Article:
Good Dogs!™

This show explores all aspects of communication between people and dogs — whether they are K-9 partners in military work, purpose-bred and trained service dogs, competitors in dog sports, or pets — from a newly-adopted senior dog to a young puppy.

Tracie’s co-host, Carol Borden, is the Founder/Director of Guardian Angels Medical Service Dogs, which are purpose bred and trained as working dogs.The show’s philosophy is that dog training is people training: people need to understand dogs from the canine perspective so they can live and work together harmoniously.

Theme song “My One Best Friend” by Jasmine Tea.

NOTE: The first 77 GOOD DOGS! shows in the library were co-hosted by Tracie with three veteran trainers — Gayle Watkins, Lise Pratt and Marcy Burke — who bred agility performance Golden Retrievers.

Hosted By:
Tracie Hotchner
Carol Borden

The Professional Puppy Evaluator

#6125: Mallory Galatzer-Levy works for The Right Paw in Auburn, MA as a professional puppy evaluator. She evaluates the personalities of puppies in Shikari Vizsla litters to determine the best possible fit for potential owners — which is something the best breeders do for that reason. Mallory tells Tracie all about Daisy, the puppy picked for her.

Get That Puppy INTO Bed With You!

#6120: One suggestion that surprised Tracie in Stephanie Rousseau’s book “How to Raise a Puppy: Dog-Centric Approach” was to invite a new puppy into your bed. Steph explains how co-sleeping is normal and healthy for all mammals — and that dogs are proven to be “social sleepers.” So why deny a new puppy the comfort and safety of sleeping in your bed? Why not help a newly adopted dog feel like part of the pack? Tracie asks: But what about sex? What about enough room in the bed? What about little dogs who sleep under the covers all the way at the foot of the bed (and how do they avoid suffocating down by your feet?!)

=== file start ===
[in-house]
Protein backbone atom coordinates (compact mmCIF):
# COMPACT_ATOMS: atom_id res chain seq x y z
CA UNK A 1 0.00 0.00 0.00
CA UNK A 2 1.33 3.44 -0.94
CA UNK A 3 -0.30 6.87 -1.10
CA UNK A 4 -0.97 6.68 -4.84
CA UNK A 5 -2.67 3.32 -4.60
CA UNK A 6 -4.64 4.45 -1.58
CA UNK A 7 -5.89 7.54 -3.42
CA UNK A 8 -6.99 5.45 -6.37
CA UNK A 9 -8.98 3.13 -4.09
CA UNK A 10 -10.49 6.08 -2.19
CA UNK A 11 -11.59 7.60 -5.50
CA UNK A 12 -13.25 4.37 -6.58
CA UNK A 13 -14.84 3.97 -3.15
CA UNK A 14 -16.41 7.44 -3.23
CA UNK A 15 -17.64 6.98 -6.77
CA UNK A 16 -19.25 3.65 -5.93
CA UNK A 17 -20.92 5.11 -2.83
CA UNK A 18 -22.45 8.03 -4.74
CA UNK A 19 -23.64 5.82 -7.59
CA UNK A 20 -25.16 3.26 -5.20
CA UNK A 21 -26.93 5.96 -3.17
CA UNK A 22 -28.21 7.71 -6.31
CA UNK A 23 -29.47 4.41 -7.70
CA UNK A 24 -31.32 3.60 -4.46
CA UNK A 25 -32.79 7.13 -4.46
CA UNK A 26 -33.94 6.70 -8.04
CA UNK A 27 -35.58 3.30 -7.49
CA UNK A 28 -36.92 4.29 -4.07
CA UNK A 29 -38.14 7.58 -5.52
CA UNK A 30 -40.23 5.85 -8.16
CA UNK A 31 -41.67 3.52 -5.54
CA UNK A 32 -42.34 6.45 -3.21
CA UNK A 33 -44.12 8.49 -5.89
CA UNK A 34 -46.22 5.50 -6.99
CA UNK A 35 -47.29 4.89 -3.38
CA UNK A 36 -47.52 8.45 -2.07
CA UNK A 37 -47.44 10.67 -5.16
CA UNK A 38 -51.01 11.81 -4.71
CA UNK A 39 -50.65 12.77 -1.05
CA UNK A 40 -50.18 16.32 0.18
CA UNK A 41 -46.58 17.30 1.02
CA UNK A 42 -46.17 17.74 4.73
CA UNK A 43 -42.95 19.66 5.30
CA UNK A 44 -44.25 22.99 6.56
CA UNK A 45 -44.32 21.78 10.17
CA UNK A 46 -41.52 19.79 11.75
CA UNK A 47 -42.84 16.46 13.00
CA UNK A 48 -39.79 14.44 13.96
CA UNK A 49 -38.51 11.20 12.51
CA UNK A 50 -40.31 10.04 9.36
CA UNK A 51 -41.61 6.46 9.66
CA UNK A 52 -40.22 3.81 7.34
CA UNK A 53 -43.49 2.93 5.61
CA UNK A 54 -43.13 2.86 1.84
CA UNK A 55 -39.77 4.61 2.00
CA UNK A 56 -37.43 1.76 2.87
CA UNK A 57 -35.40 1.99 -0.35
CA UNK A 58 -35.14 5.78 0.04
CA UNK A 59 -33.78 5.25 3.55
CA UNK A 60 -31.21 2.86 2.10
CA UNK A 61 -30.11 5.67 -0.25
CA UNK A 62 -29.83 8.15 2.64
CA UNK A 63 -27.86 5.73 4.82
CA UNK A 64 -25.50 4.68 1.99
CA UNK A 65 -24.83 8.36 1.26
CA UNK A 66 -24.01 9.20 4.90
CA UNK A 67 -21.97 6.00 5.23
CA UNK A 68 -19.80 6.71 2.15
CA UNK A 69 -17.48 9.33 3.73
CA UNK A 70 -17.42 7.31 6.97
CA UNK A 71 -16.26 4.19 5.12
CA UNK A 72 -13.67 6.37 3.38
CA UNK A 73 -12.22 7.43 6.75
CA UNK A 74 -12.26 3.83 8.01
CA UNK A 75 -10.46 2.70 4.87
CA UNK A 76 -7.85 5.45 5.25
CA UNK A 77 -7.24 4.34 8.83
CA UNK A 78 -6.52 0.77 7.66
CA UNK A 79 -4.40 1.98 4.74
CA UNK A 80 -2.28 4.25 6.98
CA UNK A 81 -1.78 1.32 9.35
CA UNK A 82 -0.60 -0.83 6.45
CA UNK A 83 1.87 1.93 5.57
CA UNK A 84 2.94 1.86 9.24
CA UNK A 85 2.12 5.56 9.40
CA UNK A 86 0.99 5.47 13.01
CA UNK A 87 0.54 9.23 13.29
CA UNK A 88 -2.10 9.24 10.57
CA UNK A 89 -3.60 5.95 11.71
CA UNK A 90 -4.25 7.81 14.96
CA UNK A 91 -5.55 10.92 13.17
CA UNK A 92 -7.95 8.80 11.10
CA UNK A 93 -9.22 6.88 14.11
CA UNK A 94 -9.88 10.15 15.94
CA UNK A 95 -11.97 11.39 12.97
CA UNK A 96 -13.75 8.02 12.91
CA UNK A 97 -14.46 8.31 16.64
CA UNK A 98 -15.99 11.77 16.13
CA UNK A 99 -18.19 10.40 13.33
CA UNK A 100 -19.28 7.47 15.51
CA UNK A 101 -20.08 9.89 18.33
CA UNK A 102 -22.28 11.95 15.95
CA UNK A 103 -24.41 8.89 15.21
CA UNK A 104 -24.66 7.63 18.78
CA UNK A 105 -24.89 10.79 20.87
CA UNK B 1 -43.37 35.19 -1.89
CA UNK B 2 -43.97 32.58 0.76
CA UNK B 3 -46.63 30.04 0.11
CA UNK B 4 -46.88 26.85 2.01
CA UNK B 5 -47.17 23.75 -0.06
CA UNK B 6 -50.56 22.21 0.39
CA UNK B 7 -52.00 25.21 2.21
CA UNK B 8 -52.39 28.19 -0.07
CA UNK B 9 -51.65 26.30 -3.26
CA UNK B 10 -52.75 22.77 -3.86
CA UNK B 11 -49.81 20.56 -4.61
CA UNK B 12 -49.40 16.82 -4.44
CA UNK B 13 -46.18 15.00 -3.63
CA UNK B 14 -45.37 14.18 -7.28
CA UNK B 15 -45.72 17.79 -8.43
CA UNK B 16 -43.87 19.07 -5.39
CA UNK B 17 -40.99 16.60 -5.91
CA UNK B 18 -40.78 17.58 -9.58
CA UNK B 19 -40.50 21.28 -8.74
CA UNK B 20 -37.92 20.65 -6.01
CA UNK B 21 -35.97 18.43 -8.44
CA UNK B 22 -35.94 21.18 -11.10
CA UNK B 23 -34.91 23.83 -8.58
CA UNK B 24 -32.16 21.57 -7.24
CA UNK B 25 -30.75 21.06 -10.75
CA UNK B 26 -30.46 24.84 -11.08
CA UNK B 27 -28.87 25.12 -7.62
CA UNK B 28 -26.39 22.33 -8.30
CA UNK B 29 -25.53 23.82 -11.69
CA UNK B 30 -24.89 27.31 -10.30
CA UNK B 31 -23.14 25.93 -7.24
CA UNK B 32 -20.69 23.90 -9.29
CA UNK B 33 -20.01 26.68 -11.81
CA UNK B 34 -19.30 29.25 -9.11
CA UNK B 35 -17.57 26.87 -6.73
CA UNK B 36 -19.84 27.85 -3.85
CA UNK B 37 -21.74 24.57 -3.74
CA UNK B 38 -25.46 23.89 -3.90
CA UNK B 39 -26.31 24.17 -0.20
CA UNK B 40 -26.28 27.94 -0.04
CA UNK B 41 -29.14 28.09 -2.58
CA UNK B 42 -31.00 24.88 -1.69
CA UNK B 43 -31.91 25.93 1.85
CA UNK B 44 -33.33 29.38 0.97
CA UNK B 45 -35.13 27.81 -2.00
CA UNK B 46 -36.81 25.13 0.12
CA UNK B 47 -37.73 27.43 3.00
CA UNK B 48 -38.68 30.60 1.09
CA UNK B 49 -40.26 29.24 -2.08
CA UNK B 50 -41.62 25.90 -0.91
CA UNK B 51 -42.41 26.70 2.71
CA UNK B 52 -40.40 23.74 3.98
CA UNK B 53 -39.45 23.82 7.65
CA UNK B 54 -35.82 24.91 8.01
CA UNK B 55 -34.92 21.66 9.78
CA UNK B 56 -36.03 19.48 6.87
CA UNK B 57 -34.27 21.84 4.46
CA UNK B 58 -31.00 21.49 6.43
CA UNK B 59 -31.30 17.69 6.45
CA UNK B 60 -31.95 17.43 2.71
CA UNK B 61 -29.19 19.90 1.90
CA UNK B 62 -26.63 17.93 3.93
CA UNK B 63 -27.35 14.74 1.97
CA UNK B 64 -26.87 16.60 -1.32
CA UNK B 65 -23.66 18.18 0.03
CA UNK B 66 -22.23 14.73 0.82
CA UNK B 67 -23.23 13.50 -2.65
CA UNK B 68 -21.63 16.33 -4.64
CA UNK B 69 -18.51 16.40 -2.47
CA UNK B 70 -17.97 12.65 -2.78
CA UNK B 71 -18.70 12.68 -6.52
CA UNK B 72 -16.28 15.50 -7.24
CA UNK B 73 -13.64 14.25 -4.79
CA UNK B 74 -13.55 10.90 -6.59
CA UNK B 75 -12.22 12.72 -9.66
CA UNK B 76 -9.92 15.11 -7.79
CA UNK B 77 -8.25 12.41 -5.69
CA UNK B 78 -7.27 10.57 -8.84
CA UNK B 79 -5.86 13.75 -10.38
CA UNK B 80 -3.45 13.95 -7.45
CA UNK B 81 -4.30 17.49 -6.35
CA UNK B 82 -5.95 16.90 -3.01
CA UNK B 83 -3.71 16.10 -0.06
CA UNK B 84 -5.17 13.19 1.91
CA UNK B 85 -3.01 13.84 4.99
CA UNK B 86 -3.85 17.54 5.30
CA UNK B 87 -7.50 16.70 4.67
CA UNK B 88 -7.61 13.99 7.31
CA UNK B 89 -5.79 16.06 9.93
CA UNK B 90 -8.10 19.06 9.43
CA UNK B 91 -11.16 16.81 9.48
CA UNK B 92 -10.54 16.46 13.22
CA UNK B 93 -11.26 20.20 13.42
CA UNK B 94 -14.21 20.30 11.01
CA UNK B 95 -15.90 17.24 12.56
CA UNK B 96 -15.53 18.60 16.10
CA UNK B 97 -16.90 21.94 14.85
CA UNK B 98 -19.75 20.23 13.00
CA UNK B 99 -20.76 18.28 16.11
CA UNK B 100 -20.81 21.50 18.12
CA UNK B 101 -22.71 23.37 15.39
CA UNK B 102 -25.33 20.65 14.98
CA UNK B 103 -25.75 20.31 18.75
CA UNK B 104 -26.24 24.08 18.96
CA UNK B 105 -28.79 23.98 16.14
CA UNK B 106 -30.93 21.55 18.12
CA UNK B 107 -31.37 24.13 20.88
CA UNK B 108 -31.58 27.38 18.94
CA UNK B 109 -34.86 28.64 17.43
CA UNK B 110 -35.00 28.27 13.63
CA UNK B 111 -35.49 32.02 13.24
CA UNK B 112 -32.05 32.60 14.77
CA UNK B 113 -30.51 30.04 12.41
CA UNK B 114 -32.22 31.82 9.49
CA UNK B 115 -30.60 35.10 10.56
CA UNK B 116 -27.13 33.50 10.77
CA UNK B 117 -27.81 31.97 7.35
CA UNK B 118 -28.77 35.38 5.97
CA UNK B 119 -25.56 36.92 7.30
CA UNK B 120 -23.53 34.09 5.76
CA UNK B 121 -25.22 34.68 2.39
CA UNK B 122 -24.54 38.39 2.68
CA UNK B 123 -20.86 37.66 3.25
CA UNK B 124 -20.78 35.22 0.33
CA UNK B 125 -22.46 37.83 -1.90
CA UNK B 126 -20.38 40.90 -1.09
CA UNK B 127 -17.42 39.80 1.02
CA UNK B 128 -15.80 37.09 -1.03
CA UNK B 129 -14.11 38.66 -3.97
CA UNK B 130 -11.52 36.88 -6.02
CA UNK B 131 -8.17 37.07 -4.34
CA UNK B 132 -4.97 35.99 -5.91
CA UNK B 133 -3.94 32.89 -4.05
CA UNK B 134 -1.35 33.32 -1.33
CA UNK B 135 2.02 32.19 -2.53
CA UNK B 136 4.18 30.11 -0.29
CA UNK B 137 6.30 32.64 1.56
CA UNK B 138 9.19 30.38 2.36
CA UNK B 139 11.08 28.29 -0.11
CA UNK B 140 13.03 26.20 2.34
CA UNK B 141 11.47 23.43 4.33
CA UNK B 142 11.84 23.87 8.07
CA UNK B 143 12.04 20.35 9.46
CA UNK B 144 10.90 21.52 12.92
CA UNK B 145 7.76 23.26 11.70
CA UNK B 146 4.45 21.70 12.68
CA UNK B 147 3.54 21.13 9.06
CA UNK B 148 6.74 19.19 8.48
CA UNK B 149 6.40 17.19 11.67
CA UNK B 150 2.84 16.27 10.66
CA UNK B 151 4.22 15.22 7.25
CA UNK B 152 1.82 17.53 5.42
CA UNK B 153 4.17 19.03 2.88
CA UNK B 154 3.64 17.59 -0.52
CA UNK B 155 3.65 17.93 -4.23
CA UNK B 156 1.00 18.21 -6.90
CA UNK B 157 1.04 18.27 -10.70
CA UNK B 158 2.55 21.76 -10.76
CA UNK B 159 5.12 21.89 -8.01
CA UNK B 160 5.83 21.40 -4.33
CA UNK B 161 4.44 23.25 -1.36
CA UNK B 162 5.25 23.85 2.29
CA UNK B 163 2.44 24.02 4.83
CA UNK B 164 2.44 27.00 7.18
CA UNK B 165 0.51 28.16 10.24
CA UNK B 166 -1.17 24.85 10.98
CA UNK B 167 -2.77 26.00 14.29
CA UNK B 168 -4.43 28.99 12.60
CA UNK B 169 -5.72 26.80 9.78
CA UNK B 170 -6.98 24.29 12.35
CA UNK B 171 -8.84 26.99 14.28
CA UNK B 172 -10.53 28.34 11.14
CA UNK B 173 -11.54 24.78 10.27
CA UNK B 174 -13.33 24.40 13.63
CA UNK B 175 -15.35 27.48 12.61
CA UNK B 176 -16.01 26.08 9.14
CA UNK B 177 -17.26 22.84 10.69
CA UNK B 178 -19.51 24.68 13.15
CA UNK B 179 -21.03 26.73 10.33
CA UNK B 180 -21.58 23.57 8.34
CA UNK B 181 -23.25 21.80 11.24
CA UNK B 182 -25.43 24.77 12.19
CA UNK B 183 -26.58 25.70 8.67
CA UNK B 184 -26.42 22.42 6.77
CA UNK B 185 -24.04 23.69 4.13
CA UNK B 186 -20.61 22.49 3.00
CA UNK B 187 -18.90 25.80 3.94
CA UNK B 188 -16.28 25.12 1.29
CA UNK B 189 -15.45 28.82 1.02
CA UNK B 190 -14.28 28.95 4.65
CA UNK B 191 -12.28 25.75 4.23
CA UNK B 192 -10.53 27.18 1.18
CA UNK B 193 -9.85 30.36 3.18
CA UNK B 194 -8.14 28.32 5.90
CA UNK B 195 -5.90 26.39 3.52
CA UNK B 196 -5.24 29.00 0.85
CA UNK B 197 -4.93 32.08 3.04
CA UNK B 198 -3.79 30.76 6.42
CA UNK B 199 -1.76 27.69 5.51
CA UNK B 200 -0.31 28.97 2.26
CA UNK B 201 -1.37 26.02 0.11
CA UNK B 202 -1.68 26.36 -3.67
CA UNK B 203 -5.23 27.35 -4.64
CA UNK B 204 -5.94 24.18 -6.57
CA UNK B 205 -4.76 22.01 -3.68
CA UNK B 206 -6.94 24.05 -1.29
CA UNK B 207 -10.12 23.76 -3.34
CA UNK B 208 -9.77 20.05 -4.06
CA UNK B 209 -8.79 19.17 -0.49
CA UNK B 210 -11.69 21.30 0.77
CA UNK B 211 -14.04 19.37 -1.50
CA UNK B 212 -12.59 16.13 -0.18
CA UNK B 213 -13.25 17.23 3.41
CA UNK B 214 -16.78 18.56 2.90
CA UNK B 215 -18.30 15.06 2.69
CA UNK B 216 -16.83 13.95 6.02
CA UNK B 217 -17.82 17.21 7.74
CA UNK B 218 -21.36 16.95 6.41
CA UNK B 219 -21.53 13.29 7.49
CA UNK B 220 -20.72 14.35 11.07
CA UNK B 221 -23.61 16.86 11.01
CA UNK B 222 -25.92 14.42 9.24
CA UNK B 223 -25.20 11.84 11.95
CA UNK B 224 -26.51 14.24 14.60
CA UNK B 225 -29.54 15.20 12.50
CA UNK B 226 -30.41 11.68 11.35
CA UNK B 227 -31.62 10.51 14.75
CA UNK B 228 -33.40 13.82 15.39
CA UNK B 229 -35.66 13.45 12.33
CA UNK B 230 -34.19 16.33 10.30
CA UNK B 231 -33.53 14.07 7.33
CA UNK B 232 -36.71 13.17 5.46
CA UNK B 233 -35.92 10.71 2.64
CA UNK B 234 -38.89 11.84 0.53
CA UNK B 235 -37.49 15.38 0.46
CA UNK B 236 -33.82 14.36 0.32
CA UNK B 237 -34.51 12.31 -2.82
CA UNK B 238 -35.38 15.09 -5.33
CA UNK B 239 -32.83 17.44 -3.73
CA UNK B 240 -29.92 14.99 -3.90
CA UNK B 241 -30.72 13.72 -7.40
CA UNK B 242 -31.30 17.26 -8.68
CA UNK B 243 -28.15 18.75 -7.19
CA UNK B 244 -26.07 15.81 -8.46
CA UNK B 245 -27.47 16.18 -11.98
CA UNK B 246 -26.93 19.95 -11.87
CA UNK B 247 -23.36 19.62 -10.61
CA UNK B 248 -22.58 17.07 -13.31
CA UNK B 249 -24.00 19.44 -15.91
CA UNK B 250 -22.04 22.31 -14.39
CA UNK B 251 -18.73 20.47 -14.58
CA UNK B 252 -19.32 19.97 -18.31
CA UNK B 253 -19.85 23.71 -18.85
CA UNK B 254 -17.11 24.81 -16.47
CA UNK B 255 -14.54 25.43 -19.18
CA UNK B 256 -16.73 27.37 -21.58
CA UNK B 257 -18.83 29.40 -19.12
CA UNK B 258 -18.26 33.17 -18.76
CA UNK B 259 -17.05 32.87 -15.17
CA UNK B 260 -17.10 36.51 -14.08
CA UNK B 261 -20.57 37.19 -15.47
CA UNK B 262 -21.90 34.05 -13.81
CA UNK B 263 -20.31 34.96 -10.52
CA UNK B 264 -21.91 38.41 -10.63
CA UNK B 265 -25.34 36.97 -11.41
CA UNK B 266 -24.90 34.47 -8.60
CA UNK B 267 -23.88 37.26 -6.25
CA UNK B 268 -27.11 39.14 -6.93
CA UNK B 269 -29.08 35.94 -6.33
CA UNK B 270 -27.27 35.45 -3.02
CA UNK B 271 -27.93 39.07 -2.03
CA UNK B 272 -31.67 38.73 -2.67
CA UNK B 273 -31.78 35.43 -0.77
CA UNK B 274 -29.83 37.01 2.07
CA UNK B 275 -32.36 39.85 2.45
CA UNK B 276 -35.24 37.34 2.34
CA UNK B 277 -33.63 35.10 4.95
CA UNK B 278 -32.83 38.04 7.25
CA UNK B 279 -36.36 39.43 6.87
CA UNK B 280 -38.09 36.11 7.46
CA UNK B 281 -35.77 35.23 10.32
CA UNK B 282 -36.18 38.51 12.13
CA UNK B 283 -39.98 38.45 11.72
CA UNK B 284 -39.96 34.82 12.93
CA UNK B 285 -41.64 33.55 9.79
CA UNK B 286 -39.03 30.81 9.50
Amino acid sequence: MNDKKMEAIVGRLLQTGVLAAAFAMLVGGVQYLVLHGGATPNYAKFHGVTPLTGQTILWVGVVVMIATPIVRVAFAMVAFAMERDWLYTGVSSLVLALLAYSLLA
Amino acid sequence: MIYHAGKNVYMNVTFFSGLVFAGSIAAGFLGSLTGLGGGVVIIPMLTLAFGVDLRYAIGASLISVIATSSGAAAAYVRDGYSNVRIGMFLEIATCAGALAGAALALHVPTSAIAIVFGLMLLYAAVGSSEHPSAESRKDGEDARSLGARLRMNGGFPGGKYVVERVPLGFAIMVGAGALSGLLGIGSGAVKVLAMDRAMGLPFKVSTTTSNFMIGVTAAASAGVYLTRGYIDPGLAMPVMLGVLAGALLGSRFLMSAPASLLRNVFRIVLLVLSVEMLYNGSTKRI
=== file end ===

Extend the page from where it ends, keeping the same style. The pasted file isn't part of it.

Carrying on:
Be Careful When You Call a Dog “Aggressive”

#6124: Dr. Sarah Cutler is a housecall veterinary behaviorist in Northern Westchester, most often called by dog owners for “aggression issues.” She cautions against even using those words, which demonize the dog and miss the root of the problem, which usually comes from fear.

How to Stop a Barking Dog

#6123: Barking is such a big problem for most dog owners. Carol’s first suggestion to end the noise is to get your dog’s attention: change the dog’s focus by saying “Watch me” while holding a (high value) treat up by your face. Practice frequently — always reinforce with very delicious treats, and in a low key situation without the door bell, truck outside, or people at the door that usually cause the barking.

The Perfect Dog Harness — Made in Italy!

#6122: Steph explains why she hates flat collars with a leash — and also hates slip collars, prong collars and “anti-pull” harnesses (which actually encourage dogs to pull because they are uncomfortable and pinch behind the armpits, so the dog wants to get away from the unpleasant feeling! Steph loves the made-in-Italy Haqihana harness because it is perfect ergonomically. Tracie found the dog gear store Clean Run in South Hadley Massachusetts that has the Haqihana products for way less than anywhere else.